Greetings! I’m Andrea Vestrand and I first met Shane on Terminator Salvation. It is with great pleasure that I accept the opportunity to contribute a guest blog for Filmmakers Academy (formerly Hurlbut Visuals). Today, we’re going to talk about the wild world of budgeting a film, and the what-how-who behind it.
The basic concept of Line Producing is easy:
Break a script down into its various physical components. Discuss with the creative team how these components will be captured on screen. Then, figure out what each item costs.
But ask any professional Line Producer in Hollywood how they learned how to make a budget and they’ll simply answer, “You just know.”
For some, however, it may take years to develop that sense of just knowing, by working through the ranks as an AD, Unit Production Manager, and Production Supervisor. Developing that sense of “just knowing” how much things cost comes down to filing away every experience and paying attention.
But what about the Independent Producer that wants to make their own movie now without years and years of set experience? How does one actually do a budget?
No matter what size the project is, the process is the same:
Figure out the WHAT-HOW-WHO of the script.
The What-How-Who is all you need to know in order to create a budget and schedule that works.
The What and How
First, figure out WHAT each item is and HOW much it costs. Then find out what the additional costs are (for example, you could call up Cinemoves and get a standard rate quote for a 50′ Technocrane).
But then you have to keep in mind that the Technocrane is a significant piece of equipment that is more than just one item. It also comes with two techs, a trailer, fuel for the trailer, and possibly travel expenses for the techs, depending on where you are shooting. All the information is out there. Problem solving, logic, and anticipation of needs are the basic skills needed for Line Producing.
Now that the WHAT and the HOW of the script are done, the only thing left to figure out is the WHO. It takes a lot of people to make a film. Your average studio feature project employs a crew of about 100-150 during production – a summer blockbuster might require somewhere in the neighborhood of 400+ – whereas a commercial or music video might require 25-40.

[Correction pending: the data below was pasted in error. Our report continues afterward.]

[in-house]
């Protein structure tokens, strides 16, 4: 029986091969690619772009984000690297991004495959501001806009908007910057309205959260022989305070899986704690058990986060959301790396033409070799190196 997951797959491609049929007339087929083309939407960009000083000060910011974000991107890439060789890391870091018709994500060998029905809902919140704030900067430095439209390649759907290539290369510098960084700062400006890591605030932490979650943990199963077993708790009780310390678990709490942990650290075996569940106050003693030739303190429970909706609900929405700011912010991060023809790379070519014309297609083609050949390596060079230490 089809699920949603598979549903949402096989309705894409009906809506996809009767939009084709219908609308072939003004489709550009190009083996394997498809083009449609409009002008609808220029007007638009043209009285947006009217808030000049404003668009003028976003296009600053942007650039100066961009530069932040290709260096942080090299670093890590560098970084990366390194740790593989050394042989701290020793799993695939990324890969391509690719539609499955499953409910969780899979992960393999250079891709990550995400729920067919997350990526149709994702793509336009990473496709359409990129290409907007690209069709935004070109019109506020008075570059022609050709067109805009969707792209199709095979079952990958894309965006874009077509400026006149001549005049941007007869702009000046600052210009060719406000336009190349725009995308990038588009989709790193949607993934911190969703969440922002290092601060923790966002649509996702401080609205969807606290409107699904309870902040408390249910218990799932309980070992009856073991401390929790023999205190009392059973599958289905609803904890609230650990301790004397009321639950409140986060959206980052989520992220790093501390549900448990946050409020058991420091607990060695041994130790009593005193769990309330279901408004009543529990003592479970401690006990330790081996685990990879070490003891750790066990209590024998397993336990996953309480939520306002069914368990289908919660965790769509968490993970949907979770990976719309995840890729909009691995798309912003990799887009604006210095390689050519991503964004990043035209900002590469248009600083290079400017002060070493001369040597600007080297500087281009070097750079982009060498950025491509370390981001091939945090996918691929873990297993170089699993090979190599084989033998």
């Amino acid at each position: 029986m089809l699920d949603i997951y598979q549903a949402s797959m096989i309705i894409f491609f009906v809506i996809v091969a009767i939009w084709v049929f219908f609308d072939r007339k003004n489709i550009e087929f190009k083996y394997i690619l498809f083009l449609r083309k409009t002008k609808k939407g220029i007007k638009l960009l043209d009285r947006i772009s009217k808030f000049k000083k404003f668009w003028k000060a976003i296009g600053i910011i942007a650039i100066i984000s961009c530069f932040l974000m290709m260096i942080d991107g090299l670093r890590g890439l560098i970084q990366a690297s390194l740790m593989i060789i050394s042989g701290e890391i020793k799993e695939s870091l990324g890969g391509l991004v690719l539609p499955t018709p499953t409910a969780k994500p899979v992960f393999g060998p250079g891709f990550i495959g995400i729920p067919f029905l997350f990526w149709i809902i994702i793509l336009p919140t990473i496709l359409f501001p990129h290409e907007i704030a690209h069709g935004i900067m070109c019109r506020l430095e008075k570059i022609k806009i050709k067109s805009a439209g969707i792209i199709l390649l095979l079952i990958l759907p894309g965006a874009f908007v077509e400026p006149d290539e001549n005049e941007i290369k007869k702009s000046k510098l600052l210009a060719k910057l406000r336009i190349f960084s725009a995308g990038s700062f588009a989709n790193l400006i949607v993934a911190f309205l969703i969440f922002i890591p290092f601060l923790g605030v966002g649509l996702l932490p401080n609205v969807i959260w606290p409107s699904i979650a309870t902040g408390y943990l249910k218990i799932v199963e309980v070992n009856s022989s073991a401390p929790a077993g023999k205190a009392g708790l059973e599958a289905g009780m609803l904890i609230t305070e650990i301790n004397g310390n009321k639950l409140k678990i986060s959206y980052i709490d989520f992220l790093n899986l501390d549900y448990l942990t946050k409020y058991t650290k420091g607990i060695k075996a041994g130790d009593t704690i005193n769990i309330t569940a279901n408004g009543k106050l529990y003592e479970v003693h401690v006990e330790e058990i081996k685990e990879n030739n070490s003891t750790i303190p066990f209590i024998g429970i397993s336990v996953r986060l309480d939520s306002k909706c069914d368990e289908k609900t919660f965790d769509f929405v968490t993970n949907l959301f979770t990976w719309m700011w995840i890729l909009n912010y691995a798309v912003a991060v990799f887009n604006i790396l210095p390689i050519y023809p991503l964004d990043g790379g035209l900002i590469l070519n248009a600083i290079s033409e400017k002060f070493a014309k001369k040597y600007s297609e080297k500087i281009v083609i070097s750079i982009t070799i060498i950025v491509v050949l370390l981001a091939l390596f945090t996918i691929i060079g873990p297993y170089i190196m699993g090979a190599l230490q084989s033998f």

Knowing the answer to the question of WHO is the part of the puzzle that requires logic and forethought. For example, if there are only three or four people in your script and they are mostly in one location, then perhaps you won’t need as many Set PAs, Costumers, Props Assistants, or G/E crew as if your story requires a military unit running through a crowded street. The HOW will guide you on the number of WHO.
Treat Digital the Same as Film
Shane, as you know, is enamored with the Canon 5D and 7D. When it comes to shooting in an HD format rather than film, your first assumption is correct – it is cheaper. However, despite the convenience and portability of the cameras, the scenes should be treated with the same amount of forethought and artistic merit as film.
Being a former film snob, I’ve come to love the 5D and 7D for their ease of use and ability to handle a film-like image for a fraction of the price. When budgeting, don’t forget to throw in some funds for grip and electric or possibly even a remote-controlled helicopter. You’ll be surprised at how far a little bit will go when dealing with such awesome advancements in the HD digital world. Use a fraction of the money you’re saving to up the production value and the audience will thank you.
Now that we’ve covered the basics, this blog is open to questions. So tell me: What would you like to know about breaking down a script, budgeting it, and then actually making it happen?
What questions do you have regarding the WHAT-HOW-WHO scenario?
Is an Independent Line Producer and professional Production Coordinator. She’s been in the “biz” since 1997. Learn more about her here andreavestrand.com.